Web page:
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Mol Plant. 2010 Jan;3(1):78-90. doi: 10.1093/mp/ssp071. Epub 2009 Aug 28.

The formation of Anthocyanic Vacuolar Inclusions in Arabidopsis thaliana and implications for the sequestration of anthocyanin pigments.

Author information

1
Department of Plant Cellular and Molecular Biology and Plant Biotechnology Center, Ohio State University, Columbus, OH 43210, USA.

Abstract

Anthocyanins are flavonoid pigments that accumulate in the large central vacuole of most plants. Inside the vacuole, anthocyanins can be found uniformly distributed or as part of sub-vacuolar pigment bodies, the Anthocyanic Vacuolar Inclusions (AVIs). Using Arabidopsis seedlings grown under anthocyanin-inductive conditions as a model to understand how AVIs are formed, we show here that the accumulation of AVIs strongly correlates with the formation of cyanidin 3-glucoside (C3G) and derivatives. Arabidopsis mutants that fail to glycosylate anthocyanidins at the 5-O position (5gt mutant) accumulate AVIs in almost every epidermal cell of the cotyledons, as compared to wild-type seedlings, where only a small fraction of the cells show AVIs. A similar phenomenon is observed when seedlings are treated with vanadate. Highlighting a role for autophagy in the formation of the AVIs, we show that various mutants that interfere with the autophagic process (atg mutants) display lower numbers of AVIs, in addition to a reduced accumulation of anthocyanins. Interestingly, vanadate increases the numbers of AVIs in the atg mutants, suggesting that several pathways might participate in AVI formation. Taken together, our results suggest novel mechanisms for the formation of sub-vacuolar compartments capable of accumulating anthocyanin pigments.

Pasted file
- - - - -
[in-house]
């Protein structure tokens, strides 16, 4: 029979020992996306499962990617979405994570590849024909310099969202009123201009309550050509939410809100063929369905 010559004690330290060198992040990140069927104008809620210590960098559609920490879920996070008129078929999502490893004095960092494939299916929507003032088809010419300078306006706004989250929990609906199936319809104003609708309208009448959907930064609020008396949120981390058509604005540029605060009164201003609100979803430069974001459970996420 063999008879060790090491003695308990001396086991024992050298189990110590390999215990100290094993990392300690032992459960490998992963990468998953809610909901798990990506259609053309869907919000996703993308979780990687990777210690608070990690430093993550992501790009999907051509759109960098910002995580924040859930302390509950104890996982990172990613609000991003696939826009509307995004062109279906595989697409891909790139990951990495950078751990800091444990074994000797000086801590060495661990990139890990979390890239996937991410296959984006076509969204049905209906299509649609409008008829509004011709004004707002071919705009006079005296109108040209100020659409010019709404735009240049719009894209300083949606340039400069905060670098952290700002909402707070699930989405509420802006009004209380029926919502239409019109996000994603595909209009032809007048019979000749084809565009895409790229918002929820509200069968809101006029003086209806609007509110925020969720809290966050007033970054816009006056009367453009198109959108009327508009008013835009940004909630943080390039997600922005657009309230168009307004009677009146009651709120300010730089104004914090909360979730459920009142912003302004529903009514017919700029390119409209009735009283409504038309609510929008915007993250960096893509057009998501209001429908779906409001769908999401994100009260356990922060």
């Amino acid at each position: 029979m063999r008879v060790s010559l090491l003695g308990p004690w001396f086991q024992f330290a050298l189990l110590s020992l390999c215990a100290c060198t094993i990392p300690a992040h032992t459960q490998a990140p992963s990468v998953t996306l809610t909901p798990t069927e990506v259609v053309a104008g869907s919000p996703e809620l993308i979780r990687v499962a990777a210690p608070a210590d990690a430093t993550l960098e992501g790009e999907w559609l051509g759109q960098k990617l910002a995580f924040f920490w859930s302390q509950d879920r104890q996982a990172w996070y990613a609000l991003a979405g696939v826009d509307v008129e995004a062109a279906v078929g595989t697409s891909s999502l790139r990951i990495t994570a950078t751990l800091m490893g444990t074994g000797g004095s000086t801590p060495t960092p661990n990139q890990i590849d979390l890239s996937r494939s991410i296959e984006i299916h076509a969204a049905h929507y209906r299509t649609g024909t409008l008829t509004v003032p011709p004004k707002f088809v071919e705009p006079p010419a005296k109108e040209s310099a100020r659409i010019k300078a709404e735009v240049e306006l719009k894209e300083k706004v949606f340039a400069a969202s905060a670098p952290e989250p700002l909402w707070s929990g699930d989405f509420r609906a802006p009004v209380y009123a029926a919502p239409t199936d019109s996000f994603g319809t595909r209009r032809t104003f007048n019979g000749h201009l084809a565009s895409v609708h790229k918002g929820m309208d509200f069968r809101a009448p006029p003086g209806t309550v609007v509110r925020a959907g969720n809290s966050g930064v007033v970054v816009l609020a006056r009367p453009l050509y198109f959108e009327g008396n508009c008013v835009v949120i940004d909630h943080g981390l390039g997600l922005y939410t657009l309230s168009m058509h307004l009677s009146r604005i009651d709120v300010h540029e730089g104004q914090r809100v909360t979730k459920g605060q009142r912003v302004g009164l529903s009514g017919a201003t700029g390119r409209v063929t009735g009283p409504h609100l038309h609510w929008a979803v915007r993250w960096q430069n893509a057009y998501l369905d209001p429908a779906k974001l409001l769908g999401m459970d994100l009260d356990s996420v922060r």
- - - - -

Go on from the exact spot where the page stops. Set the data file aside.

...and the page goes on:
KEYWORDS:

Anthocyanin; autophagy; cyanidin 3-glucoside; vacuolar inclusion; vanadate

PMID:
20085894
PMCID:
PMC2807924
DOI:
10.1093/mp/ssp071
[Indexed for MEDLINE]
Free PMC Article

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